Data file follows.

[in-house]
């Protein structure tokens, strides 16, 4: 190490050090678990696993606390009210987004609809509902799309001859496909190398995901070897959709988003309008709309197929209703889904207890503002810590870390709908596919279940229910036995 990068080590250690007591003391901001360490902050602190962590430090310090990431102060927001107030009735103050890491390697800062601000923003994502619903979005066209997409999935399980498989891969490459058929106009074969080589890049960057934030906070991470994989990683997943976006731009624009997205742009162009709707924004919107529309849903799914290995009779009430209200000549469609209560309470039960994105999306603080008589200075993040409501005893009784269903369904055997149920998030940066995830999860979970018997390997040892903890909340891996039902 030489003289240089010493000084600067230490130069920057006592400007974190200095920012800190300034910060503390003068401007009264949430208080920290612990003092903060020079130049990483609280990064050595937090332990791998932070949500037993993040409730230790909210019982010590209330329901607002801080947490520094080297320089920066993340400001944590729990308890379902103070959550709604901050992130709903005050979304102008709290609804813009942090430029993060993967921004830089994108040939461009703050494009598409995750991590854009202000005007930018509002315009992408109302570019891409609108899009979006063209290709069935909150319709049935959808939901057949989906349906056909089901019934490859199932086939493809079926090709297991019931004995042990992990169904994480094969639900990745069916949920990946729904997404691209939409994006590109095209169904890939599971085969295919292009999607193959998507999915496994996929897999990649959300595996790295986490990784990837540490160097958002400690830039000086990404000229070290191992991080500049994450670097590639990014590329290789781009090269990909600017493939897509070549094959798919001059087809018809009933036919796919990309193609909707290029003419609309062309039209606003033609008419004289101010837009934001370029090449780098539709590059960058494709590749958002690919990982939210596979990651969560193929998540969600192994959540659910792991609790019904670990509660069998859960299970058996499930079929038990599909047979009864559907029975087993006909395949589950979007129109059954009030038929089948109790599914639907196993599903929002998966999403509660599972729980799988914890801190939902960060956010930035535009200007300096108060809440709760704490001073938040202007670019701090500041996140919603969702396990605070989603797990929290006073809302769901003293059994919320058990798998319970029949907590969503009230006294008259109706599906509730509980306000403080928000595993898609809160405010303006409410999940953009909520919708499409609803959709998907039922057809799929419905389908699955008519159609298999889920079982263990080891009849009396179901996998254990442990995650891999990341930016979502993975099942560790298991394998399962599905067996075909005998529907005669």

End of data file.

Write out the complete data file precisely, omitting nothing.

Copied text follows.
[in-house]
């Protein structure tokens, strides 16, 4: 190490050090678990696993606390009210987004609809509902799309001859496909190398995901070897959709988003309008709309197929209703889904207890503002810590870390709908596919279940229910036995 990068080590250690007591003391901001360490902050602190962590430090310090990431102060927001107030009735103050890491390697800062601000923003994502619903979005066209997409999935399980498989891969490459058929106009074969080589890049960057934030906070991470994989990683997943976006731009624009997205742009162009709707924004919107529309849903799914290995009779009430209200000549469609209560309470039960994105999306603080008589200075993040409501005893009784269903369904055997149920998030940066995830999860979970018997390997040892903890909340891996039902 030489003289240089010493000084600067230490130069920057006592400007974190200095920012800190300034910060503390003068401007009264949430208080920290612990003092903060020079130049990483609280990064050595937090332990791998932070949500037993993040409730230790909210019982010590209330329901607002801080947490520094080297320089920066993340400001944590729990308890379902103070959550709604901050992130709903005050979304102008709290609804813009942090430029993060993967921004830089994108040939461009703050494009598409995750991590854009202000005007930018509002315009992408109302570019891409609108899009979006063209290709069935909150319709049935959808939901057949989906349906056909089901019934490859199932086939493809079926090709297991019931004995042990992990169904994480094969639900990745069916949920990946729904997404691209939409994006590109095209169904890939599971085969295919292009999607193959998507999915496994996929897999990649959300595996790295986490990784990837540490160097958002400690830039000086990404000229070290191992991080500049994450670097590639990014590329290789781009090269990909600017493939897509070549094959798919001059087809018809009933036919796919990309193609909707290029003419609309062309039209606003033609008419004289101010837009934001370029090449780098539709590059960058494709590749958002690919990982939210596979990651969560193929998540969600192994959540659910792991609790019904670990509660069998859960299970058996499930079929038990599909047979009864559907029975087993006909395949589950979007129109059954009030038929089948109790599914639907196993599903929002998966999403509660599972729980799988914890801190939902960060956010930035535009200007300096108060809440709760704490001073938040202007670019701090500041996140919603969702396990605070989603797990929290006073809302769901003293059994919320058990798998319970029949907590969503009230006294008259109706599906509730509980306000403080928000595993898609809160405010303006409410999940953009909520919708499409609803959709998907039922057809799929419905389908699955008519159609298999889920079982263990080891009849009396179901996998254990442990995650891999990341930016979502993975099942560790298991394998399962599905067996075909005998529907005669």